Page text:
'Gang of 14' Senators Consider Alito, Filibuster

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The nomination of Samuel Alito to the Supreme Court has revived the possibility of a judicial filibuster. The Senate's "Gang of 14" — senators from both sides of the aisle who worked out a compromise over filibuster rules earlier this year — are meeting to discuss Alito.

MELISSA BLOCK, host:

From NPR News, this is ALL THINGS CONSIDERED. I'm Melissa Block.

MICHELE NORRIS, host:

And I'm Michele Norris.

Confirmation hearings for Supreme Court nominee Samuel Alito won't happen before the end of the year, but they will begin shortly after that. That word today from the top Republican and ranking Democrat on the Senate Judiciary Committee. They've scheduled hearings for January 9th. President Bush had urged the Senate to confirm Alito before the holidays.

Meantime today, another group of senators met to discuss Alito's nomination. They are the seven Republicans and seven Democrats who forced a compromise on judicial nominations earlier this year. Today's meeting was prompted by renewed talk that Democrats could use a filibuster or endless debate to block the nomination, and the Gang of 14 may hold the key to whether that happens. Here's NPR's David Welna.

DAVID WELNA reporting:

As Judge Alito began a marathon day meeting with nine senators, the Gang of 14 itself met for half an hour behind closed doors. Virginia Republican John Warner, a founder of the group, emerged to say nothing more had been settled on than that the group would continue to keep meeting.

Senator JOHN WARNER (Republican, Virginia): And we want to be deferential to the Judiciary Committee. They got the prime responsibility, and, really, our work falls in right after theirs. Thank you very much.

WELNA: Arizona Republican John McCain, who hosted the Gang of 14 gathering, said he, for one, has no misgivings about Alito.

Senator JOHN McCAIN (Republican, Arizona): I am obviously very favorably disposed towards his nomination. But to make a conclusion before one hearing is even held is probably not the way that at least the 14 is going to function, as far as I know.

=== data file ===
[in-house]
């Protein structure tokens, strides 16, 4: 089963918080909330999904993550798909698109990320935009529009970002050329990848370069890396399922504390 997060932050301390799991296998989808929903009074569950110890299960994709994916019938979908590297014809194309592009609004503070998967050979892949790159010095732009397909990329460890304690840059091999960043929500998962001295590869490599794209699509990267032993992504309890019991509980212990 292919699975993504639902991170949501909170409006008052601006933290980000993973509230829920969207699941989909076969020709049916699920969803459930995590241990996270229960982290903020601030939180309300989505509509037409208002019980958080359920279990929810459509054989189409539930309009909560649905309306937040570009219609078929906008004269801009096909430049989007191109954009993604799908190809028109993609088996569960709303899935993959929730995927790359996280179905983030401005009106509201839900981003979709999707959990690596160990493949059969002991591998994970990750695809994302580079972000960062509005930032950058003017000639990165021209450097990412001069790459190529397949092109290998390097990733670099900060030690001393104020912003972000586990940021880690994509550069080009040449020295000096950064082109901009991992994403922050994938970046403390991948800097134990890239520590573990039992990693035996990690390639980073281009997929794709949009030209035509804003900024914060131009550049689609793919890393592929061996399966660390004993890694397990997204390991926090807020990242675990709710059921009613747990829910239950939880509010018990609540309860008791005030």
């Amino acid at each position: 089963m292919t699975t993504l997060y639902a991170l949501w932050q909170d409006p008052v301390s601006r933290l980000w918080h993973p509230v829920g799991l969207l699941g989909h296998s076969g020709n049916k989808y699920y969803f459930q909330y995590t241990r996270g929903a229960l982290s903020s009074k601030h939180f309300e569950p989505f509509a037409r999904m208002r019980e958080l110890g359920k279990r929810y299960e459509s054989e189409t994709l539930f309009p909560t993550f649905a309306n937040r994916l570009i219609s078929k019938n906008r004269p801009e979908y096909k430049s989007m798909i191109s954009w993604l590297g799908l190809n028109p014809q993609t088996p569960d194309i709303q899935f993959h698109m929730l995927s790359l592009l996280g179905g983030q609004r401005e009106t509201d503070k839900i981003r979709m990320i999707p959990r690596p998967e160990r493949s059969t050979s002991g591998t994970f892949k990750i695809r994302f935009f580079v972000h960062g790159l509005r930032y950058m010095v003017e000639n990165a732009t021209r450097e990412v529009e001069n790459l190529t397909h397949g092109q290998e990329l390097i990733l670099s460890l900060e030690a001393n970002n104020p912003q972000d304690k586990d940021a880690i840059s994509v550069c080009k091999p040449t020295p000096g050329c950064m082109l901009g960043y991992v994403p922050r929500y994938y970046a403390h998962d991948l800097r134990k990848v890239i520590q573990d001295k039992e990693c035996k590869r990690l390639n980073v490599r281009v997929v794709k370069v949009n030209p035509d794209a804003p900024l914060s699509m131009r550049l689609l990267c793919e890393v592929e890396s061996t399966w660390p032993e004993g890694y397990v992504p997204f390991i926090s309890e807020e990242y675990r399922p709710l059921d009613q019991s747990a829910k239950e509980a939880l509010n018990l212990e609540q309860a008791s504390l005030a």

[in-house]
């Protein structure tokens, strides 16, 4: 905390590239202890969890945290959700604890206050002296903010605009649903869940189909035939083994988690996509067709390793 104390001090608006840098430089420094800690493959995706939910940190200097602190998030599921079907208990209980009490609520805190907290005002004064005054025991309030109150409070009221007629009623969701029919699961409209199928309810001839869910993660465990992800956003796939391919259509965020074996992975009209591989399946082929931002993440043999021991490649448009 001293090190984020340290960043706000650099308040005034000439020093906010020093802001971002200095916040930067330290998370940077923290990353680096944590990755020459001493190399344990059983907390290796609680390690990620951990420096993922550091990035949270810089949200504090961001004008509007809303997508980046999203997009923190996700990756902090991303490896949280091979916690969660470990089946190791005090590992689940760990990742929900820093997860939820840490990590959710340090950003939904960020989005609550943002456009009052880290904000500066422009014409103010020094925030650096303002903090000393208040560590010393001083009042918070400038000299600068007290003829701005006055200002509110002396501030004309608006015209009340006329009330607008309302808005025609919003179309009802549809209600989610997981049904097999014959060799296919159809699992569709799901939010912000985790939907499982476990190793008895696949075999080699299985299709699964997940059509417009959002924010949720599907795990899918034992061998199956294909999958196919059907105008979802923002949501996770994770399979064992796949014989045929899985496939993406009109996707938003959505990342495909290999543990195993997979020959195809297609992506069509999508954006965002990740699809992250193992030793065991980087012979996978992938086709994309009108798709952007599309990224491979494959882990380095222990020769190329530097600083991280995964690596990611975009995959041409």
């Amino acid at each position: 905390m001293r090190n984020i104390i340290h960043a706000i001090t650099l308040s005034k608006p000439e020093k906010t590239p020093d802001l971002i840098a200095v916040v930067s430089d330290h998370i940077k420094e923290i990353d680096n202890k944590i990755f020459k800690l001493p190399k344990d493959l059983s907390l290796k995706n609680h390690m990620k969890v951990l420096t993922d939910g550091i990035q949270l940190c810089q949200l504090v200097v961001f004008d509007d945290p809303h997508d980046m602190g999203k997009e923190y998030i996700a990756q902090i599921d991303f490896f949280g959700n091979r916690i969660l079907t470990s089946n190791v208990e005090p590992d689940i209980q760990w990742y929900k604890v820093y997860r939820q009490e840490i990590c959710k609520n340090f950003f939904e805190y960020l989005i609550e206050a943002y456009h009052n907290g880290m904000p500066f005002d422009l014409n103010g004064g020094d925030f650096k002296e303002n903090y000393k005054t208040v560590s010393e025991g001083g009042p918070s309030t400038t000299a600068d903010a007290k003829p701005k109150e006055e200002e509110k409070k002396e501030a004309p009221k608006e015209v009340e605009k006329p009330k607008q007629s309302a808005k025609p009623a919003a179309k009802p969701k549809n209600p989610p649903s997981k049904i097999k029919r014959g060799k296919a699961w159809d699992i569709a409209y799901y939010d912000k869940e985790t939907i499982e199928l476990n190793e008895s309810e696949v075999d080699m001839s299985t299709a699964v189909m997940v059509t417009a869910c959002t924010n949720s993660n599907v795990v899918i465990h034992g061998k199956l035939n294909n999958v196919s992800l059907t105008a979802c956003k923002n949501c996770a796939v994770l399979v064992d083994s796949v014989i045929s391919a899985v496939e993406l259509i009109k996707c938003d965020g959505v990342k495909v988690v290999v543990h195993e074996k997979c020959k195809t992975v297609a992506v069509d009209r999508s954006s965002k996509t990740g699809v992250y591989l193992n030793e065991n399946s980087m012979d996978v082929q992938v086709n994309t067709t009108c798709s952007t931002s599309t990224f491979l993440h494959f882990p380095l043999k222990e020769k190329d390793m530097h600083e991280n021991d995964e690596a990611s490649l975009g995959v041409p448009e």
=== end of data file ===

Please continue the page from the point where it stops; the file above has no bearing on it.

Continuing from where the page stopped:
WELNA: The basic understanding of the Gang of 14 is that its members will oppose any judicial filibuster, unless there are what the group calls `extraordinary circumstances.' Rhode Island Republican Lincoln Chafee, a moderate who backs abortion rights, is one of several members with qualms about Alito. In his case, he sees a strongly conservative judge being nominated for a high court seat held by a justice who's been a swing voter.

Senator LINCOLN CHAFEE (Republican, Rhode Island): It's Sandra Day O'Connor's seat, and that's an important one. I think red flags would be a little--a little early to say `red flags,' but concerns maybe, caution flags.

WELNA: Indeed, opinions on Alito vary so widely, even among members of the Gang of 14, that Nebraska Democrat Ben Nelson felt compelled to make a clarification.

Senator BEN NELSON (Democrat, Nebraska): The Gang is not breaking up, so we'd like to put that rumor to bed.

WELNA: Still, doubts have grown about the cohesion of the Gang of 14 and its ability to head off a blowup over Alito because two of its Republican members, Ohio's Mike DeWine and South Carolina's Lindsey Graham, have already declared they see no extraordinary circumstances that could be reason to block his nomination. But Colorado Democrat Ken Salazar insisted the two are still part of the Gang.

Senator KEN SALAZAR (Democrat, Colorado): They were part of the meeting. They very much understand the importance of having a dialogue if, in fact, any one of us in the group gets to the point where we think that the extraordinary circumstances threshold has been met.

WELNA: DeWine, who's said he's ready to eliminate judicial filibusters altogether if Alito's blocked, said today his position is clear to the Gang of 14.

Senator MIKE DeWINE (Republican, Ohio): They knew what I had said, and, you know, I--they're fully aware of what I have said and what Lindsey Graham and I both have said.

WELNA: Which makes Arizona State University judicial nominations expert George Watson wonder how much clout the Gang of 14 really has.

Mr. GEORGE WATSON (Arizona State University): If it's simply the responsibility of each one to decide in his own mind or her own mind what extraordinary circumstances are, then it's not really much of an agreement, it would seem.

WELNA: It's still far from clear whether an intervention by the Gang of 14 will even be needed since Democrats insist they have made no decisions about using a filibuster against Alito. Here's Democratic leader Harry Reid.

Senator HARRY REID (Democrat, Nevada): He could get approval from both sides. He could get approval from neither side. I think it's way too early to talk about any procedural barriers to this man. Let's let the hearing work its course and see how things come out.

WELNA: And because that confirmation hearing begins in January, it will be more than two months before the question of whether to filibuster comes to the floor. David Welna, NPR News, the Capitol.

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